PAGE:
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As noted in the 2008 HBO mini-series chronicling the life and career of John Adams (1735-1826), as a young lawyer the future president served as counsel for the defense in the trial of eight British soldiers accused of murder during a riot in Boston on March 5, 1770.  William Wemms, James Hartegan, William McCauley, Hugh White, Matthew Killroy, William Warren, John Carrol, and Hugh Montgomery, soldiers in the English 29th regiment of foot, were accused of murdering Crispus Attucks, Samuel Gray, Samuel Maverick, James Caldwell, and Patrick Carr.  The case was heard at the Superior Court of Judicature, Court of Assize, and General Goal Delivery, on November 27, 1770, by adjournment, before justices Benjamin Lynde, John Cushing, Peter Oliver, and Edmund Troweridge.  The Law Library of Congress has copies of reports and transcripts of the court proceedings published in 1770, 1807, and 1824, as well as a history of the Boston Massacre “consisting of the narrative of the town, the trial of the soldiers, and a historical introduction, containing unpublished documents of John Adams, and explanatory notes,” published one hundred years later in 1870. Adams’s impassioned speech in defense of the soldiers resulted in their acquittal: it was reprinted in a “character sketch” by John Willard published in 1903.  Details about the publications follow. Where possible, full texts of the documents are provided as PDF documents and the images can be clicked to enlarge.

The trial of William Wemms,  James Hartegan, William McCauley, Hugh White, Matthew Killroy, William Warren,  John Carrol, and Hugh Montgomery1. The trial of William Wemms, James Hartegan, William McCauley,
Hugh White, Matthew Killroy, William Warren, John Carrol, and Hugh Montgomery, soldiers in His Majesty’s 29th regiment of foot, for the murder of Crispus Attucks, Samuel Gray, Samuel Maverick, James Caldwell, and Patrick Carr, on Monday-evening, the 5th of March, 1770, at the Superior Court of Judicature, Court of Assize, and General Goal Delivery, held at Boston, the 27th day of November, 1770, by adjournment.  Before the Hon. Benjamin Lynde, John Cushing, Peter Oliver, and Edmund Troweridge, Esquires, justices of said court.  Published by permission of the Court.  Taken in short-hand by John Hodgson.  Boston : Printed by J. Fleeming … 1770.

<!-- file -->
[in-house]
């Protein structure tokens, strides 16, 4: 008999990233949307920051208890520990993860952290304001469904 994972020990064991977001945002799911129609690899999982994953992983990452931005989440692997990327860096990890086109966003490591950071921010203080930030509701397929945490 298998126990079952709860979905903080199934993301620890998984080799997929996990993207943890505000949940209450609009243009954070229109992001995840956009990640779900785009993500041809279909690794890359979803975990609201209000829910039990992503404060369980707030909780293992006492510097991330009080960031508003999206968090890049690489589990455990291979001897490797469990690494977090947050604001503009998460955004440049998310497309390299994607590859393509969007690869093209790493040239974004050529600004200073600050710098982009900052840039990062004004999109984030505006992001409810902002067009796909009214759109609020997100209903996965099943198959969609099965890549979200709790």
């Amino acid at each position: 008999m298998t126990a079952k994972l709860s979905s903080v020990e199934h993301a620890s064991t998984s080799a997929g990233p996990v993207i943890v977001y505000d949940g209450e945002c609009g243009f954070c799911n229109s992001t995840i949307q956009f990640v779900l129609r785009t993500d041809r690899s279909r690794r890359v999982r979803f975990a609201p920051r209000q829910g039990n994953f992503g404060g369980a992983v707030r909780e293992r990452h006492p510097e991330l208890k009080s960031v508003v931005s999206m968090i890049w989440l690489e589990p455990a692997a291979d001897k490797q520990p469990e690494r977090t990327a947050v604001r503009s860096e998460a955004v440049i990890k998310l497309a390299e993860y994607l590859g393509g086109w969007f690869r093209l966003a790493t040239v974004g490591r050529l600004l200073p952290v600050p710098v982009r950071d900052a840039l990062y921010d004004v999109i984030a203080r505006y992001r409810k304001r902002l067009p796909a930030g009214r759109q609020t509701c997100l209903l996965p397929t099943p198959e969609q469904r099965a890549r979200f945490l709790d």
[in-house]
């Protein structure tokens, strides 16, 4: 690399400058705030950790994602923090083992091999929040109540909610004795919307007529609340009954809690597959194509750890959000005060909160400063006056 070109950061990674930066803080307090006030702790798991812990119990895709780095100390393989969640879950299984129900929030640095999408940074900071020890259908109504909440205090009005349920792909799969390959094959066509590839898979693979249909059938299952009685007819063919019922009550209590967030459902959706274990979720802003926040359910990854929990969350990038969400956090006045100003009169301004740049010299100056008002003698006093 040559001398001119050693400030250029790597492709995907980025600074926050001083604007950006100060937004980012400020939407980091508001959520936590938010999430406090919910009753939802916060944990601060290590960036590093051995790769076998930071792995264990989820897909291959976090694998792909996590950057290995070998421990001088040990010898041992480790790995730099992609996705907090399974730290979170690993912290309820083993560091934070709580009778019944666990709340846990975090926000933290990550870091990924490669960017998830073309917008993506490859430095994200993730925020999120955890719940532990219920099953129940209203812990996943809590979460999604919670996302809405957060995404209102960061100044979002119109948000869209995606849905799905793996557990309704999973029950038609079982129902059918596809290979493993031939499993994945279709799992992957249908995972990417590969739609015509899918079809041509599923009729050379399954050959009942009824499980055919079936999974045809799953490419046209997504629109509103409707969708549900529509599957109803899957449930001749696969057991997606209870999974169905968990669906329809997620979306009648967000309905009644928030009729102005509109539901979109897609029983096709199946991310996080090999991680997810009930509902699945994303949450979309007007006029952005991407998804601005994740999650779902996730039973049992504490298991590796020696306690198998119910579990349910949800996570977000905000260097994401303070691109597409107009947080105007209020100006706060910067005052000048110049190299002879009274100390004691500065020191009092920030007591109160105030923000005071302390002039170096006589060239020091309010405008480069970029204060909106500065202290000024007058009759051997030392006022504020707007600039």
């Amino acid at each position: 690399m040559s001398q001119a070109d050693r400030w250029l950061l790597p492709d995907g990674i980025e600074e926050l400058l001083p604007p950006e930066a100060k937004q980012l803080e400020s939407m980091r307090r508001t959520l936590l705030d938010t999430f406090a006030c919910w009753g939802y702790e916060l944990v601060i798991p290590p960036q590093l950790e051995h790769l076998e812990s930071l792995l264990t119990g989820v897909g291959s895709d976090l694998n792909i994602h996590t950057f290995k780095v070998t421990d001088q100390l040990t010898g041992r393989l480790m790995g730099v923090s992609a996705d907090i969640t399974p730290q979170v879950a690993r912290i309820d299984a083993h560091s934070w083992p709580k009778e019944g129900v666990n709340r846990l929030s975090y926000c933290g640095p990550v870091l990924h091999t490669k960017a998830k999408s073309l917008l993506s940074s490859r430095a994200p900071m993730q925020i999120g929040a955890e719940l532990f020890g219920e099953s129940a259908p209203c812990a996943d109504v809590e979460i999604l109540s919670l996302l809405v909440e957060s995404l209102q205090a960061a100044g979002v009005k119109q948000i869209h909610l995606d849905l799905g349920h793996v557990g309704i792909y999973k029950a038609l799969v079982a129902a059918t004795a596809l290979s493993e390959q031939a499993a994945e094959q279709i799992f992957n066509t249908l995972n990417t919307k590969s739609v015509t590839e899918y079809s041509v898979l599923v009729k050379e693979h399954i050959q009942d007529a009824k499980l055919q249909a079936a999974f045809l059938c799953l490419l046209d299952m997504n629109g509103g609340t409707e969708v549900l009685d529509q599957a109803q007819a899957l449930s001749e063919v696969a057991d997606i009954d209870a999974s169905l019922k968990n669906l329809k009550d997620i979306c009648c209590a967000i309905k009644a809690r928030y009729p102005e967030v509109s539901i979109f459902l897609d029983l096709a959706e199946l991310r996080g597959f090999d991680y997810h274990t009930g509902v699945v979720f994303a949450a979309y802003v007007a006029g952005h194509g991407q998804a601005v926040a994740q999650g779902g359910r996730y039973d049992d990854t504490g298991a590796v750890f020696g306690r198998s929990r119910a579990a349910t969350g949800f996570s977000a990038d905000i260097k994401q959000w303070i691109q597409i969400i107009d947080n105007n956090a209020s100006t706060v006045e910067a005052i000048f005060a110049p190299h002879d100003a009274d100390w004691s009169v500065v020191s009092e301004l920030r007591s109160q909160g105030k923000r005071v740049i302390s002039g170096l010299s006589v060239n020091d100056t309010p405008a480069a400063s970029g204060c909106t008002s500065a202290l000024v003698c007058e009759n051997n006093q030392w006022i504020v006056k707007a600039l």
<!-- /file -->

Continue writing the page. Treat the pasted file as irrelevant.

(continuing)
Library of Congress Catalog Permalink

The trial of the British soldiers, of the  29th regiment of foot, for the murder of Crispus Attucks, Samuel Gray, Samuel  Maverick, James Caldwell, and Patrick Carr. Printed and Published by Belcher and Armstrong,  1807.2. The trial of the British soldiers, of the 29th regiment of foot, for the murder of Crispus Attucks, Samuel Gray, Samuel Maverick, James Caldwell, and Patrick Carr, on Monday-evening, the 5th of March, 1770, before the Honorable Benjamin Lynde, John Cushing, Peter Oliver, and Edmund Troweridge, Esquires, justices of the Superior Court of Judicature, Court of Assize, and General Goal Delivery, held at Boston, by adjournment, November 27, 1770.  Boston : Printed and Published by Belcher and Armstrong, 1807. Library of Congress Catalog Permalink

The trial of the British soldiers, of the  29th regiment of foot, for the murder of Crispus Attucks, Samuel Gray, Samuel  Maverick, James Caldwell, and Patrick Carr. Published by William Emmons, 1824.3.  The trial of the British soldiers, of the 29th regiment of foot, for the murder of Crispus Attucks, Samuel Gray, Samuel Maverick, James Caldwell, and Patrick Carr, on Monday-evening, the 5th of March, 1770, before the Honorable Benjamin Lynde, John Cushing, Peter Oliver, and Edmund Troweridge, Esquires, justices of the Superior Court of Judicature, Court of Assize, and General Goal Delivery, held at Boston, by adjournment, November 27, 1770.  Boston : Published by William Emmons, 1824.  (PDF / 5,903Kb) Library of Congress Catalog Permalink

Kidder, Frederic.  History of the Boston Massacre, March 5, 1770 4. Kidder, Frederic.  History of the Boston Massacre, March 5, 1770 : consisting of the narrative of the town, the trial of the soldiers, and a historical introduction, containing unpublished documents of John Adams, and explanatory notes.  Albany, N.Y. : J. Munsell, 1870. (PDF / 8,365Kb) Library of Congress Catalog Permalink

John Adams : a character sketch, by Samuel  Willard5. John Adams : a character sketch, by Samuel Willard, with supplementary essay, by G. Mercer Adam, including anecdotes, characteristics, and chronology, and John Adams’ Speech on the Boston Massacre.  Milwaukee: H.G. Campbell Publishing Co., 1903 (p. 133-159). (PDF / 8,440KB) Library of Congress Catalog Permalink

According to the Boston Massacre Historical Society, “this controversial event was the culmination of civilian-military tensions that had been growing since royal troops first appeared in Massachusetts in October 1768.”  To learn more, visit their website (external link).

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Last Updated: 02/28/2014